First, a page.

Most of us shudder at the thought of performance evaluations, “helpful hints” or “constructive criticism”. Our first reaction to negative feedback (even when it’s true) is seldom “Thanks, I’ll use that insight to better myself.”
Research explains why we are especially resistant to advice from people we distrust or dislike, even when the feedback could readily help our career. Neuroscientist Giacomo Rizzolatti, MD, and his colleagues at the University of Parma made an important discovery while experimenting with macaque monkeys: certain groups of neurons in the monkeys’ brains fired when a monkey performed an action (grabbing an apple) and also when the monkey watched another monkey grab an apple. The same neurons fired even when the monkey only heard another monkey doing the same thing in another room.
Later “mirror neuron” studies on human brains using MRI technology revealed this same firing phenomenon. This is important to how we learn and react. Think of human mirror neurons as receptors that see other human beings as “like me” and then fire accordingly. Witnessing other people in high-stimulus situations creates the feeling of empathy. We’re elated when someone wins an unexpected prize on Ellen, or stressed out when we see someone treated unfairly. When watching sports activities, we duck and experience feelings of belly butterflies or euphoria; our adrenaline rises and falls depending on what “our team” is experiencing – you may be conscious of that – but did you know that inside your brain, your finger neurons clench as they grab a phantom ball and they release as it is thrown?
Adaptive learning by proxy is critical to our very survival. As we evolved, we didn’t have to be eaten by a bear to learn that bears are dangerous; we could hear the story of another’s misfortune and, through empathy, experience and learn from our own internal flight response. This biological feedback loop allows us to subconsciously “practice” our own visceral responses. In this way, we learn from those subliminal physical reactions whether the stimulus was exciting or dangerous – something to try in the future, or something we’d like to avoid.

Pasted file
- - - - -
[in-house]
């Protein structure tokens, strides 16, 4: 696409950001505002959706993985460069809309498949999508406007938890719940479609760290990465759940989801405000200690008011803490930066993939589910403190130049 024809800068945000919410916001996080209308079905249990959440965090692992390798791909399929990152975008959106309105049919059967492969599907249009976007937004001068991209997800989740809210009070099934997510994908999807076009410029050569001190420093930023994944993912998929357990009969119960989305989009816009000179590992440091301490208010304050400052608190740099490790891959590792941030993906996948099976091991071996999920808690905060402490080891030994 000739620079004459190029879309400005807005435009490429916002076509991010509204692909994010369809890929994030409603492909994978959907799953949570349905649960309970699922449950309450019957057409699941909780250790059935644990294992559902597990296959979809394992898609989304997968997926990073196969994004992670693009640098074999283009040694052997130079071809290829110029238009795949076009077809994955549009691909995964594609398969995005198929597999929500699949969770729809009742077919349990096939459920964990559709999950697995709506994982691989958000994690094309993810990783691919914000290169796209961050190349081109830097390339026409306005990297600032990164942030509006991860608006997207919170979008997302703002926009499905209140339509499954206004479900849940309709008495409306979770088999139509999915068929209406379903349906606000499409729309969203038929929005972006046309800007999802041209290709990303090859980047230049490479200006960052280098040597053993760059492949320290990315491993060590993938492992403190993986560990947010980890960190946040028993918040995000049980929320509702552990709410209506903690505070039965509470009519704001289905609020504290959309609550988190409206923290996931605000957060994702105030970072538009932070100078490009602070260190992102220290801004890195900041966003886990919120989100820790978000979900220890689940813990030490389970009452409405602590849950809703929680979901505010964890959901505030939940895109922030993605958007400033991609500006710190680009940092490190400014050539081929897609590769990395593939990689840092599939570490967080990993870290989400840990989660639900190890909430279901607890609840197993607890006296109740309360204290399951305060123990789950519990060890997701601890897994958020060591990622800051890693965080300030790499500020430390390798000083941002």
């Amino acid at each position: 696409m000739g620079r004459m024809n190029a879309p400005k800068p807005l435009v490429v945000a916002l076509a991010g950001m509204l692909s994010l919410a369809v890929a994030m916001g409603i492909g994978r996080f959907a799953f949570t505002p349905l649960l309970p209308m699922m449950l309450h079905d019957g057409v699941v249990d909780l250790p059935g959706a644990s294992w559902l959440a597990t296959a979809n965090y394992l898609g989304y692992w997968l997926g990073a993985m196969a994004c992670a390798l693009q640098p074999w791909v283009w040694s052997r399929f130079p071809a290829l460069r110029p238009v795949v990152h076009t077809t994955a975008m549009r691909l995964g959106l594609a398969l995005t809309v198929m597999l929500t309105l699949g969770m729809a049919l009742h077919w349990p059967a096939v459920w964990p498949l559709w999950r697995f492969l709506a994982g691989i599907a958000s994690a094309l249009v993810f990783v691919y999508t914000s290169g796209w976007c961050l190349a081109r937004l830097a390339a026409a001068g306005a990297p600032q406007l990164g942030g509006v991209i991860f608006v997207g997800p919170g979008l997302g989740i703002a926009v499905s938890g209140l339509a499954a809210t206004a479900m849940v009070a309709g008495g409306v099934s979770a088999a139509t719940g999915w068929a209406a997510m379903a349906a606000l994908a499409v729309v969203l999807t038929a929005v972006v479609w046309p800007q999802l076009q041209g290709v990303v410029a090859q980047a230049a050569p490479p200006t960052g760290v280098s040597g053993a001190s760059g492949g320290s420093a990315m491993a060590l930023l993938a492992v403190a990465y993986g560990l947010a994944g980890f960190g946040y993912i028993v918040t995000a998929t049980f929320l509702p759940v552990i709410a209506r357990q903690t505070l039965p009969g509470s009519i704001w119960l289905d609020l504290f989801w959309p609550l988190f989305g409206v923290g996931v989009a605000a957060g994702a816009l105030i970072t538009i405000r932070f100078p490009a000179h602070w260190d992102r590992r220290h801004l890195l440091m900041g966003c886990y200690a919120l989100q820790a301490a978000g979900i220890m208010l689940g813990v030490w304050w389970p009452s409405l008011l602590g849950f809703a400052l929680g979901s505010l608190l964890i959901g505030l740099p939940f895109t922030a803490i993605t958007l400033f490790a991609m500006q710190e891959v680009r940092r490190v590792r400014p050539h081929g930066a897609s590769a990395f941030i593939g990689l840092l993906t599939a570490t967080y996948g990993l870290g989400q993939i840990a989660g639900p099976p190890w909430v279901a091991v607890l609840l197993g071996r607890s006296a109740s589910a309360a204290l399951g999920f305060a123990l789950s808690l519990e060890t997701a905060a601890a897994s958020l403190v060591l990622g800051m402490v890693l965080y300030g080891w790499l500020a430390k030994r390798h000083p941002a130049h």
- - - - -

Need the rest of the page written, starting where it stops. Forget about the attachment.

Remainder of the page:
However, our hard-wired empathy loop is broken when we don’t particularly care for the person modeling the behavior. Studies show that if we are angry at someone, we do not flinch when they are hit by a pop-fly baseball. If we dislike someone, we don’t have a neural reaction to their misery, nor does a person’s success leave us with a little flutter of excitement if we don’t believe they deserve it. Subconsciously, we’ve decided “they are not like me”.
All of this means that we biologically and psychologically have a very hard time accepting any negative feedback if we have an issue with the person delivering it. This too often limits our growth potential, but we can consciously overcome that natural response and, at the same time, reduce constructive criticism stress. If you get negative feedback that you find suspect (“you lack enthusiasm in staff meetings”) here are some approaches to help you process the feedback separate from sender bias so that you can better decide if you should heed or ignore it:
- Ask the person to define the comment
As Dr. Phil McGraw often says, “You can’t change what you don’t acknowledge.” Neither can you acknowledge what you don’t understand. Ask for clarification before judging merit: “What does that mean, that I ‘lack enthusiasm’, and how could I better show that I find value in the meetings?”
- Listen to understand rather than to refute
When we dislike or distrust someone, we mentally put up a “talk to the hand” shield on approach. Search for some small seed of truth or fairness in the feedback. Are you someone who doodles while others speak, which might undermine your interest level? Could you contribute more?
- Search out positive role models whom you like or respect
At the next staff meeting, note someone you like who you would say is “enthusiastic” during the meeting. As you watch them, you will subconsciously begin to learn from their behavior and responses. Try to make it a more conscious experience; how do they signal interest?
Our brains trigger base responses. Our learning and intelligence determines how smartly we put those to work for us.